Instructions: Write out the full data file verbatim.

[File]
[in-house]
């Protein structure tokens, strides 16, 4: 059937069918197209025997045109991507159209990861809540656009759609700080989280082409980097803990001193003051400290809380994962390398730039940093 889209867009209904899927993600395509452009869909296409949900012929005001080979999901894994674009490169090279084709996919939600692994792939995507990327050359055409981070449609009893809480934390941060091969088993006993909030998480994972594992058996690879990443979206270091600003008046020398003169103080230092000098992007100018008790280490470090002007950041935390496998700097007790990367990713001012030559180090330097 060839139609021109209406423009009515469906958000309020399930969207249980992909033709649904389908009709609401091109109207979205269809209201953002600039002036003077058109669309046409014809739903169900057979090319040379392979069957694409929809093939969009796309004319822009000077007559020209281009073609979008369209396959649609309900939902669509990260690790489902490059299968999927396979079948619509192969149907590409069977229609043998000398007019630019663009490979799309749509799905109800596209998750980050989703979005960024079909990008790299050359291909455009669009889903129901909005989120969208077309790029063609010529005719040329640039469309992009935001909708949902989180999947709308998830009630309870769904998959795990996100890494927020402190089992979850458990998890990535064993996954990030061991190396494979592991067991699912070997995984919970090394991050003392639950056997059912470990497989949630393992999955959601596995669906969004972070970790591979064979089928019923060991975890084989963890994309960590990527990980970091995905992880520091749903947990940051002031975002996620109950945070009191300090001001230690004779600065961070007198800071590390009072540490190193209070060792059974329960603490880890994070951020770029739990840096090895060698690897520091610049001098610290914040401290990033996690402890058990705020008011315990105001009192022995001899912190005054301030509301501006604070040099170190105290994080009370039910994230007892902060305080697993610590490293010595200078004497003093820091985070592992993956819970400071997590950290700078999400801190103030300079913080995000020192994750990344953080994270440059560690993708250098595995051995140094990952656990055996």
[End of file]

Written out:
[in-house]
């Protein structure tokens, strides 16, 4: 059937069918197209025997045109991507159209990861809540656009759609700080989280082409980097803990001193003051400290809380994962390398730039940093 889209867009209904899927993600395509452009869909296409949900012929005001080979999901894994674009490169090279084709996919939600692994792939995507990327050359055409981070449609009893809480934390941060091969088993006993909030998480994972594992058996690879990443979206270091600003008046020398003169103080230092000098992007100018008790280490470090002007950041935390496998700097007790990367990713001012030559180090330097 060839139609021109209406423009009515469906958000309020399930969207249980992909033709649904389908009709609401091109109207979205269809209201953002600039002036003077058109669309046409014809739903169900057979090319040379392979069957694409929809093939969009796309004319822009000077007559020209281009073609979008369209396959649609309900939902669509990260690790489902490059299968999927396979079948619509192969149907590409069977229609043998000398007019630019663009490979799309749509799905109800596209998750980050989703979005960024079909990008790299050359291909455009669009889903129901909005989120969208077309790029063609010529005719040329640039469309992009935001909708949902989180999947709308998830009630309870769904998959795990996100890494927020402190089992979850458990998890990535064993996954990030061991190396494979592991067991699912070997995984919970090394991050003392639950056997059912470990497989949630393992999955959601596995669906969004972070970790591979064979089928019923060991975890084989963890994309960590990527990980970091995905992880520091749903947990940051002031975002996620109950945070009191300090001001230690004779600065961070007198800071590390009072540490190193209070060792059974329960603490880890994070951020770029739990840096090895060698690897520091610049001098610290914040401290990033996690402890058990705020008011315990105001009192022995001899912190005054301030509301501006604070040099170190105290994080009370039910994230007892902060305080697993610590490293010595200078004497003093820091985070592992993956819970400071997590950290700078999400801190103030300079913080995000020192994750990344953080994270440059560690993708250098595995051995140094990952656990055996």